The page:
“Had I not checked my ego I would have lost the moment. We are not irreplaceable. Now I have Empire, I have audience, I have fans. So, now I'm in the position where if that ever happens again, I just walk away.”
She emphasised the importance of embracing change in order to get your name out in the world.
“The only way to get your name out in the world is to go out and do it. If I was scared to leave DC, I would not be in South Africa. I had to get out of my comfort zone.
“Change is scary. Change is going to change you - you are not going to be the same. But if you embrace the grey areas – I think we are afraid of the grey areas. We want everything to be black and white and sometimes it's just not that.”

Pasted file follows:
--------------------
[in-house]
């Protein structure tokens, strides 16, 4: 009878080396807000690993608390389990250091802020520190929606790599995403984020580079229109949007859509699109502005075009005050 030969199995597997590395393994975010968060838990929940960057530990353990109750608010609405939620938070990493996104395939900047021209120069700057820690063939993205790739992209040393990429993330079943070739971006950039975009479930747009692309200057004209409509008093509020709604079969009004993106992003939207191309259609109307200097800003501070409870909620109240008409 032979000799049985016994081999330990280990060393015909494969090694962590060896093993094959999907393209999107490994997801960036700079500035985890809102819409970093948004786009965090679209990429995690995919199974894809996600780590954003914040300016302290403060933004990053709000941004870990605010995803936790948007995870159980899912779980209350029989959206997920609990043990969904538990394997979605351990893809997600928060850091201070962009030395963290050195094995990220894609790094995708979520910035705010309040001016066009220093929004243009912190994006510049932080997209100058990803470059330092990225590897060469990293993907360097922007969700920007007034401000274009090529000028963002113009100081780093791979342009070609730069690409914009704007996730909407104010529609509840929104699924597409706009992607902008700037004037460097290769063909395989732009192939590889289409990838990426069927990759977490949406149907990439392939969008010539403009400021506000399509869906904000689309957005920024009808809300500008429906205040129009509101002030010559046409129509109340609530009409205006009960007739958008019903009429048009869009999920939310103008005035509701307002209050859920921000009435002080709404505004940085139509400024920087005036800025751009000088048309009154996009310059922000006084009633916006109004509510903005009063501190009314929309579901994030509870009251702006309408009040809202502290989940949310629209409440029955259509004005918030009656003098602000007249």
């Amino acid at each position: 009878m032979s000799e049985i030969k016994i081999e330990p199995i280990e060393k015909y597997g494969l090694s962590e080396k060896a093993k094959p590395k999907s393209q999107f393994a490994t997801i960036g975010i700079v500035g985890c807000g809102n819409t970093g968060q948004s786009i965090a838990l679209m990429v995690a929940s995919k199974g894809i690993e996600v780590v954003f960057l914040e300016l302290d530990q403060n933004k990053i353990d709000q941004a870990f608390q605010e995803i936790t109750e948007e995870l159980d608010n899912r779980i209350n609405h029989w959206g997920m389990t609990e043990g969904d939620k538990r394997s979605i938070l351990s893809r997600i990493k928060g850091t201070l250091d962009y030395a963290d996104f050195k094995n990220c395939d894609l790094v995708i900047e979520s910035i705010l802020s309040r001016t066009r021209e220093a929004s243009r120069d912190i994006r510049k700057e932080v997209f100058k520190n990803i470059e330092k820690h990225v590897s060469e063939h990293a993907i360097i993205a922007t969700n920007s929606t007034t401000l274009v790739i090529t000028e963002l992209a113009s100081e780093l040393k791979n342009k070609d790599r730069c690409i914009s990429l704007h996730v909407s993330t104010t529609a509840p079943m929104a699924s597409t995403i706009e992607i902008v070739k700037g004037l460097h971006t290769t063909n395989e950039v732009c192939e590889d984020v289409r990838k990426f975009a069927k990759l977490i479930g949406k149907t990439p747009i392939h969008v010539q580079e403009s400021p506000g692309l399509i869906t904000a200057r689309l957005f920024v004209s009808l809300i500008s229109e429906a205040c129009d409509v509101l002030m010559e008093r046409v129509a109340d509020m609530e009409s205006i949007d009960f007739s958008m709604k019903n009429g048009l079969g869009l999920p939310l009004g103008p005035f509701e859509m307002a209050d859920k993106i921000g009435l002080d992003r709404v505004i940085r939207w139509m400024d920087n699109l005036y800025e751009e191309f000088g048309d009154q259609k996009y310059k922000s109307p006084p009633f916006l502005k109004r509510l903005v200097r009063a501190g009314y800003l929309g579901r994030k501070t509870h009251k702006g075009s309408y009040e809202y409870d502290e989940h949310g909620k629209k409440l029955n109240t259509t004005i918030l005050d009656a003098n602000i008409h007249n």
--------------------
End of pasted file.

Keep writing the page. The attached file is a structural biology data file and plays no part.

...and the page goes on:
“And as much faith as you have when you are happy and when everything is going right – you’ve got to have that same kind of faith when everything isn’t going right because one day everything is going to go right,” she adds.
ON WHAT SHE HOPES YOUNGER ACTORS LEARN FROM HER
“I hope they are paying attention to how serious I take this. I think people go ‘I want to be a star’, ‘I want to be a superstar,’ ‘I want to lead a film.’ But I don’t think they understand the responsibility that comes with it.”
“People look up to you. When you lead a film or a television show, anything that you do will affect those 300 people that are working. Because you’re the reason why this production is happening. I don’t think people know what that means to be a superstar – the responsibility is not just on set but off set too,” she concludes.